Mentee Guide

Thank you for showing an interest in the Alphabettes Mentorship Program. If you wish to participate your first step will be to fill in the Mentee application form. Here are some notes and recommendations we have put together for you. Following these tips will help us to better understand your goal and to find the best Mentor to guide you through the process of fulfilling it.

Before you apply:

  • Please remember that our Mentors are professional experts who are willing to donate their precious time for you. The program is built to provide you with guidance and advice on a specific matter during a set period of time. It should not to be confused with private tutoring for educational programs or a free of charge consultation for commercial projects
  • Learn about the program from the available resources: read the FAQ, dive into our blog posts, watch our Behind the Scenes video to learn how the program works and watch the Showcase Party video to see how former Mentees described their projects and goals. Make sure you are well informed about how the program works, and in case you have any question, you guessed it, just drop us a note at mentorship@alphabettes.org
  • Filling in the form means that you are ready to actively commit your time as a Mentee for the upcoming term. If you are not sure you are up to it please hold off and apply to the following term
  • When you apply:

  • Make sure you introduce yourself as best you can. What is your background? What are your interests? Don’t be shy; the more you share, the easier it will be to find your best match
  • Be specific about the field in which you seek guidance. You can choose one from: Type design, Font production or Typography or Lettering
  • Within the field you have selected, clarify the topic of your project. You can choose one from: Portfolio & Personal projects, Education & Research or Career & Industry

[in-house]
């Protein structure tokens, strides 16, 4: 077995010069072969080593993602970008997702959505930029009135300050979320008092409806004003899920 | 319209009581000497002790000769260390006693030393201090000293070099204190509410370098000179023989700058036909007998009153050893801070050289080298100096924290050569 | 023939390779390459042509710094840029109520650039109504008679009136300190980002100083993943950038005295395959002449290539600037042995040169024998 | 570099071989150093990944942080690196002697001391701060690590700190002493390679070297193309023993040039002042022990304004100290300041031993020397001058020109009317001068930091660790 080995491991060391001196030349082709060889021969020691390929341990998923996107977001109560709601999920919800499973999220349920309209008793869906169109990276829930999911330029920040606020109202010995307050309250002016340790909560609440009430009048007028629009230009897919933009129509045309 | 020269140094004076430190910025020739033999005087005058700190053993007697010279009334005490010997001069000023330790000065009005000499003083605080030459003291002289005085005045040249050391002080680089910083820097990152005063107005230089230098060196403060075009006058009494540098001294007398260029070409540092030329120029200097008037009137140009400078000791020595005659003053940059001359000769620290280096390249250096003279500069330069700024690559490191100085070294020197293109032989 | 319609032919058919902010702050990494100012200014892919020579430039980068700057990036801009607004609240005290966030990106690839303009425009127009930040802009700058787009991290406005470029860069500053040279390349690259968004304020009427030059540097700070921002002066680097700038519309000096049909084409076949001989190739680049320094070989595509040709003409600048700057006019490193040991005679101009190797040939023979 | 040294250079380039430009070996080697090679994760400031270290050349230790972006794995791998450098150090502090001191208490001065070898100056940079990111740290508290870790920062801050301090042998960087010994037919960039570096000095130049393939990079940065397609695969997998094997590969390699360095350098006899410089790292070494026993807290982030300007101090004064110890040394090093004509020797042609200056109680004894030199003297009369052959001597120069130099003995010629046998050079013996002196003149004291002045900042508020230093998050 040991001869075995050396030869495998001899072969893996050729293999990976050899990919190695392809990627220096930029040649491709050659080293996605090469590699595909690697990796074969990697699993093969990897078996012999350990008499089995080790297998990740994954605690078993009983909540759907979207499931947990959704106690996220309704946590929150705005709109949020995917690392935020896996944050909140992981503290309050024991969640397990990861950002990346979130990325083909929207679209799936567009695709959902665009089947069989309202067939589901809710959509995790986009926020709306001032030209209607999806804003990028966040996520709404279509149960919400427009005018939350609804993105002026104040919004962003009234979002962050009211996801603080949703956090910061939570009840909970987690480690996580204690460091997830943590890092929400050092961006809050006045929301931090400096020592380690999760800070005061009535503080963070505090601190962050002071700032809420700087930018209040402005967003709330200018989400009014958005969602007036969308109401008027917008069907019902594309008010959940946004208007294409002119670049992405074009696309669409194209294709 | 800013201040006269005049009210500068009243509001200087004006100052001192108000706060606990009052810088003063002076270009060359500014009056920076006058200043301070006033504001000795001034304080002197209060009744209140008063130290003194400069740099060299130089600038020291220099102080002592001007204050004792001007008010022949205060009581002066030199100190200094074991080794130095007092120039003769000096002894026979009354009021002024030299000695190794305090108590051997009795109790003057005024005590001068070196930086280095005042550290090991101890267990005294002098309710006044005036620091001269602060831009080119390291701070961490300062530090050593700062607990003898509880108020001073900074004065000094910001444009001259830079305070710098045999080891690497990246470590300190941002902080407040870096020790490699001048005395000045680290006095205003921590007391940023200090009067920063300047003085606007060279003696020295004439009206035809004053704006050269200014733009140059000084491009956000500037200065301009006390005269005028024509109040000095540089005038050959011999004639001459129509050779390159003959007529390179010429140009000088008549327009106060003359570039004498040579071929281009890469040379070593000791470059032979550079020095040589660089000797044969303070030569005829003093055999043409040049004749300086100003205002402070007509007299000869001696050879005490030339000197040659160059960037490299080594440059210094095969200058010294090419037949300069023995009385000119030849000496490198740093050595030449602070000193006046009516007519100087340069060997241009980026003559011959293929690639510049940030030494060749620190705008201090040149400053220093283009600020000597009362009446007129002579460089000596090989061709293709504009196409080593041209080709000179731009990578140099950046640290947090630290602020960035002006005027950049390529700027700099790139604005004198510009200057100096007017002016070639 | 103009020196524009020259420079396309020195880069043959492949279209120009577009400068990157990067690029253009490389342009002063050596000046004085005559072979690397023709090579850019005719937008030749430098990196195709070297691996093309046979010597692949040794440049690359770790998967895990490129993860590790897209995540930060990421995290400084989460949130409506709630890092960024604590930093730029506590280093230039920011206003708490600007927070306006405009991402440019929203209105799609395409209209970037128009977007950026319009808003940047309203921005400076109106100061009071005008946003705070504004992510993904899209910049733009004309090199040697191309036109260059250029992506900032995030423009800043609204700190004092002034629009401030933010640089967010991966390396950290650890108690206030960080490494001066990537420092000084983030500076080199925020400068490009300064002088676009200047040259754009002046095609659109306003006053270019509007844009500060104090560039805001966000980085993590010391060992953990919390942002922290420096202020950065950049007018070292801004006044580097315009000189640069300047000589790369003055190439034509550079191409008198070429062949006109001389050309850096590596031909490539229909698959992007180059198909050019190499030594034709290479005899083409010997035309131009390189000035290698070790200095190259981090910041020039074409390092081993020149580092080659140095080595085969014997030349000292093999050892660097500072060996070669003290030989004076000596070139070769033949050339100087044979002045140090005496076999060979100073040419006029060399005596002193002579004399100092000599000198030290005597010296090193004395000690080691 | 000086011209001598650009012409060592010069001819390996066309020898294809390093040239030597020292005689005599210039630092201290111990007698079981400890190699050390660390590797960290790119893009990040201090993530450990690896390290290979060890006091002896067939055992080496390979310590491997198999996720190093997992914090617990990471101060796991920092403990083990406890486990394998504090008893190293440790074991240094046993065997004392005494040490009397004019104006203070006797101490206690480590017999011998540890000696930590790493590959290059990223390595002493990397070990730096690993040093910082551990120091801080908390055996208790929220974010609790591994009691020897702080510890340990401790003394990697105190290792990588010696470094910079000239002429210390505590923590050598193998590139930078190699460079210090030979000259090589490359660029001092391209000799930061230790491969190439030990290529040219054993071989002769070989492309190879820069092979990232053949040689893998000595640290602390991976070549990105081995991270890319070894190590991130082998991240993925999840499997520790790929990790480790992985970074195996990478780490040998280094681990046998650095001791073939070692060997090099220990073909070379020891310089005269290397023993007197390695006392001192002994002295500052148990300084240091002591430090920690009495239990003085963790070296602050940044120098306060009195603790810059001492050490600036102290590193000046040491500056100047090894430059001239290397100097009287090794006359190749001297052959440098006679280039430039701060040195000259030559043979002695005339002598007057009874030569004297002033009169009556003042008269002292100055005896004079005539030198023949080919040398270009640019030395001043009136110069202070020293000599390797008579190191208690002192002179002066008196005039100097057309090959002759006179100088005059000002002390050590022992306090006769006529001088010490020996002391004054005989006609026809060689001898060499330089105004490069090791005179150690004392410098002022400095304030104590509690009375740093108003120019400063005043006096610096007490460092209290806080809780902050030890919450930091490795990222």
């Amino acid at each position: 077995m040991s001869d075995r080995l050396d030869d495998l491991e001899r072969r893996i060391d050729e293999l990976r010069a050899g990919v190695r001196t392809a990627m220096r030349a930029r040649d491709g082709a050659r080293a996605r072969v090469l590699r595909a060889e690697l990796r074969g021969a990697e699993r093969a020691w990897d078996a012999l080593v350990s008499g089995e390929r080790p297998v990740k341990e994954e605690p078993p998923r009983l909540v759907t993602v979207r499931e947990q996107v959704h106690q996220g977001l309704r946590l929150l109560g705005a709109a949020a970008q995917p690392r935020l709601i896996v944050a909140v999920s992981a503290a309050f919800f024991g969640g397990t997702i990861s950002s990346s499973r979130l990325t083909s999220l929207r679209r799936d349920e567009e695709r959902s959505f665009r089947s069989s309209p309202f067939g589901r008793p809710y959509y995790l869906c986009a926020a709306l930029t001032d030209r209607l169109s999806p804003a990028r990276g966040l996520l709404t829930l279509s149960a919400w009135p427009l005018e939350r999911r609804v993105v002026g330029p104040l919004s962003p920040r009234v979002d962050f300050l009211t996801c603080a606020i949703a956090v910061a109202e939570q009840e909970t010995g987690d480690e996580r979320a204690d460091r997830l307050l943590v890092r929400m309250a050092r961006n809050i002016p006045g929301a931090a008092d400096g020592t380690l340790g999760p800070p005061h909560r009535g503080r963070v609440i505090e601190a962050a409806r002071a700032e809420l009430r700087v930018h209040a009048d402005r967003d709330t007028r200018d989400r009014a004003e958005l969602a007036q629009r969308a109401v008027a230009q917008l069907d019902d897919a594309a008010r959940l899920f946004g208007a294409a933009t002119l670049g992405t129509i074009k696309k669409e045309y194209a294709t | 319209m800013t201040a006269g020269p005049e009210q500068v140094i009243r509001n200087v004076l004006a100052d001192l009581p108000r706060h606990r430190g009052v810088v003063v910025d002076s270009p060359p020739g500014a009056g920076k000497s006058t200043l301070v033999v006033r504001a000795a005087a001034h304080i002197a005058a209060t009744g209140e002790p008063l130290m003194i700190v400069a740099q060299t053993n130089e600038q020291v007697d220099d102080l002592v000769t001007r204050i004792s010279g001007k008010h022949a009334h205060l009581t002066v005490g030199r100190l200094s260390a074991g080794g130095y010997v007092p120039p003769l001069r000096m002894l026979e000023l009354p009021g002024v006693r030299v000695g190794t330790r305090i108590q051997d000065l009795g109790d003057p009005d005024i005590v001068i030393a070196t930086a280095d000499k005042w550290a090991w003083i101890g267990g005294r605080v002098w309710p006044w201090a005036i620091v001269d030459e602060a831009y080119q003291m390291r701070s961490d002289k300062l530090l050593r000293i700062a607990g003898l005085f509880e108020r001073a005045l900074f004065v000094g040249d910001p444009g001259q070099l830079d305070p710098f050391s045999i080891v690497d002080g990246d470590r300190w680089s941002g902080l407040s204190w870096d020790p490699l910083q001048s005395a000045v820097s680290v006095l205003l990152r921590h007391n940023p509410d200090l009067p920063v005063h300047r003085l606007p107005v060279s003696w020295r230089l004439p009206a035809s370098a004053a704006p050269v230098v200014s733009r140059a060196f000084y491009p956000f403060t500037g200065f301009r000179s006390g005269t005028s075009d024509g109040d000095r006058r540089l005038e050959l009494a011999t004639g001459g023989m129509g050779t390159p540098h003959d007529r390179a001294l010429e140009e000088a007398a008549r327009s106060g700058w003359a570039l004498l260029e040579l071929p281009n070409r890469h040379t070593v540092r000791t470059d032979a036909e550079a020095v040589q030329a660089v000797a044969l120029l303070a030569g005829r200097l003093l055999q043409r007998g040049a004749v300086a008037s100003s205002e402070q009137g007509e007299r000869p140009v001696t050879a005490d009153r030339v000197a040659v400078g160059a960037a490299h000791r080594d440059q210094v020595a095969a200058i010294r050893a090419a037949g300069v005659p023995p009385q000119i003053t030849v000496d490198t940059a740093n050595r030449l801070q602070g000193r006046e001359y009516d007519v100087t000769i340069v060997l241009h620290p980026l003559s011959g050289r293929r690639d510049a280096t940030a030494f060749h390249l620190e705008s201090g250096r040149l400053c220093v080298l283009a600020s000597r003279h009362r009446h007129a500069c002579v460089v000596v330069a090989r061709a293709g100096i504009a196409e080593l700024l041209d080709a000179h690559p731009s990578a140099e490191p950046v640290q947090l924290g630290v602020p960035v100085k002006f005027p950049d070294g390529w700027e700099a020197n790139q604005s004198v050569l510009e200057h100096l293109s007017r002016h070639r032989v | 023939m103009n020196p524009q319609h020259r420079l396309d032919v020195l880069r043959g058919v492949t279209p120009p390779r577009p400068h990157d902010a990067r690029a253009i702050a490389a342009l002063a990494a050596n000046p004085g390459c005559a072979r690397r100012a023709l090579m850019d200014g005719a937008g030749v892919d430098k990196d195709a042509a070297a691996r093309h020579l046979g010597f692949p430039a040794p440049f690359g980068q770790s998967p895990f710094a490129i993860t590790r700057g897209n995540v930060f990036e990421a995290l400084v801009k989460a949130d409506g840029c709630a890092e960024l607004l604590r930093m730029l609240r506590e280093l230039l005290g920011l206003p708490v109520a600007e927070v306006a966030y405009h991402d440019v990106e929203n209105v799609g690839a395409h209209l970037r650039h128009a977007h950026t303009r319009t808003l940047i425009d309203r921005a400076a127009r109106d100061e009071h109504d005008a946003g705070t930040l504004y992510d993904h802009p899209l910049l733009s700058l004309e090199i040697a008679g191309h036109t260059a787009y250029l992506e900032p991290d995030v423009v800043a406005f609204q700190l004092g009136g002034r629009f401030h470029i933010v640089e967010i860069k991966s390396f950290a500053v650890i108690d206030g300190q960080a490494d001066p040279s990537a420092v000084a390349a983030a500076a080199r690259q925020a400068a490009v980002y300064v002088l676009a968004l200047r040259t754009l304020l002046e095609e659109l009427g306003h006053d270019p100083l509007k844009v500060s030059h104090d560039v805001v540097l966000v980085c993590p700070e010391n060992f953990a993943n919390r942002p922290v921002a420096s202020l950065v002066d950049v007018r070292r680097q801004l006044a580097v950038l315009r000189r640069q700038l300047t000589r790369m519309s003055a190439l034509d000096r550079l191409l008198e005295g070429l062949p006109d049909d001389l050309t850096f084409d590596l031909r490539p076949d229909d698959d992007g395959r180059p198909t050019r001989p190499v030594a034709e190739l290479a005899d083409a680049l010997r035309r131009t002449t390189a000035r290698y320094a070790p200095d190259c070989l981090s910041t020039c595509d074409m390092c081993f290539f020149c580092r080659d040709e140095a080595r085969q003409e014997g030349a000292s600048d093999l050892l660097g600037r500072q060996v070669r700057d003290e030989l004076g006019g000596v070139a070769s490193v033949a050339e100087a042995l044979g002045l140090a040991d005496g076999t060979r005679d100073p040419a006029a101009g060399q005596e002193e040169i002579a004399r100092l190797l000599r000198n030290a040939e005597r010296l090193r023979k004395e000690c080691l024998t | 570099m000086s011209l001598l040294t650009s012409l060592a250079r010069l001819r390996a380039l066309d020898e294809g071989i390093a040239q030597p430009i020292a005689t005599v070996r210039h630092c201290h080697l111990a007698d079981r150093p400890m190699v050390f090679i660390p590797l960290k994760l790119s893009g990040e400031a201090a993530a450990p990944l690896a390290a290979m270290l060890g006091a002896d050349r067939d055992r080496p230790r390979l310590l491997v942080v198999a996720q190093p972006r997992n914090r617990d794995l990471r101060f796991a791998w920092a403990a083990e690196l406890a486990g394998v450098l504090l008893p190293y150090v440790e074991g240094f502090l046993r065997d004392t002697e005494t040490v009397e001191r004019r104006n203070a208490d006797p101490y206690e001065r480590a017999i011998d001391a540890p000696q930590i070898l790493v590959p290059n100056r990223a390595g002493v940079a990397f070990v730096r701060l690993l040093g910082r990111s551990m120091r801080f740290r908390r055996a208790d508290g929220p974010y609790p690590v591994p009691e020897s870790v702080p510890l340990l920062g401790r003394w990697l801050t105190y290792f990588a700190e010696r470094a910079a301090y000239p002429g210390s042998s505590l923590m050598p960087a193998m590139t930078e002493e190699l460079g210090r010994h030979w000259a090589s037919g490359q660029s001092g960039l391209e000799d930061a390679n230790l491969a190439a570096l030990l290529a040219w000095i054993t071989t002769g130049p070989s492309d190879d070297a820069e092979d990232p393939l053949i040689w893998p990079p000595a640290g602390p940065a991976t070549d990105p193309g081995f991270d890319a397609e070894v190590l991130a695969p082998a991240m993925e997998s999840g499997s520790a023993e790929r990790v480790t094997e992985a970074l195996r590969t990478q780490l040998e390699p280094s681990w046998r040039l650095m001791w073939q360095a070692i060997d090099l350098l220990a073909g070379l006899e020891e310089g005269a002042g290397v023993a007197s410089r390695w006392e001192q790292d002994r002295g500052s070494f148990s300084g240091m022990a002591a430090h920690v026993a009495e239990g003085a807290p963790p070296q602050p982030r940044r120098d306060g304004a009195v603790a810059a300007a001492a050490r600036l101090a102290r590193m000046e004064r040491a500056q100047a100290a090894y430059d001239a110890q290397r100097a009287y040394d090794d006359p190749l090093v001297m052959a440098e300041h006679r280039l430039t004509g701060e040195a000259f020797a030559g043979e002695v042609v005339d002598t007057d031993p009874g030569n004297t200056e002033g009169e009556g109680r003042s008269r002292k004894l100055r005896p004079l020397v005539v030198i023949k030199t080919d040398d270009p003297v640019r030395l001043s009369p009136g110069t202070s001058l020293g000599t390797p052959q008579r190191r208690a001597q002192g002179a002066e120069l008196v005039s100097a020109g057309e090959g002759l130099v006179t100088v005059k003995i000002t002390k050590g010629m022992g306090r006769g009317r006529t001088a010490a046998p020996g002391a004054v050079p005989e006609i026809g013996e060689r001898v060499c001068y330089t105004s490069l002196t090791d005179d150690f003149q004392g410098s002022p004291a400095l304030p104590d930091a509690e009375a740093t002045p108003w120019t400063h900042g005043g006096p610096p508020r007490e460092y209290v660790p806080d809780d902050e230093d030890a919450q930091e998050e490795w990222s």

• Estimate the appropriate scope and duration of your project. How much time are you able to invest? Are you able to dedicate time for assignments your Mentor may give you? You can choose one from: Up to 1 month, Up to 3 months or Up to 6 months
  • When you describe your project and goals, be as specific as possible. Share your current situation and what it is you are missing. Expand on your needs and expectations of the mentorship program
  • Think about how a Mentor can help you accomplish your goal. How will you benefit from your Mentor’s guidance and advice?
  • Note that the more focused you are on what it is you are looking for the faster it is for us to help you find it! If you are unsure or struggling to articulate your goal, or have any questions or concerns, do not hesitate to contact us before you fill in the form
  • Here is the Autumn 2021 Mentee application form

    After you apply:

  • You did it! Sit back, relax and – be patient. As soon as you apply you will be considered for the current term. However, it takes time to process your application and find a great match for your needs
  • Mentoring is a fantastic tool to empower others, grow confidence and new skills, and both our Mentees and Mentors have found the relationship transformative and fulfilling. We hope this has helped you with applying as a Mentee and we look forward to having you join us!

    Alessia, Eleni, Liron, Veronika and Shani

Calling All Mentors!


Join us for the autumn term to make a real impact! Simply fill in this form and wait to be matched.

* Not sure you could be a mentor? If you are unsure you are a good fit to join as a Mentor send us message we will chat with you about it. Most likely you ARE a great fit, and can really help making a change in people’s lives
* Worried about the commitment? If this is a busy time for you, you can sign up for as little as a 1 month program (about 4 sessions). You get to decide with the Mentee your preferred method of communication: Zoom, email, Slack or a combination
* How is the schedule? The sessions are flexible in time and dates, and you set them with your Mentee in a way which will make it work for both of you
* Will I need to be a mentor forever? We have two annual terms: spring and autumn. After every term, we check in to confirm with you that you are happy to continue. If you feel like you need a break, you can always pause
* What if I’m not a type designer? We have so many topics that Mentees are seeking guidance on: research, education, lettering, font production, business, writing, typography. If you are in type, you can be a huge help!
* Can only women be Mentors? Not at all! Everyone is welcome. Since Alphabettes is a network supporting woman, we centre a woman in every pair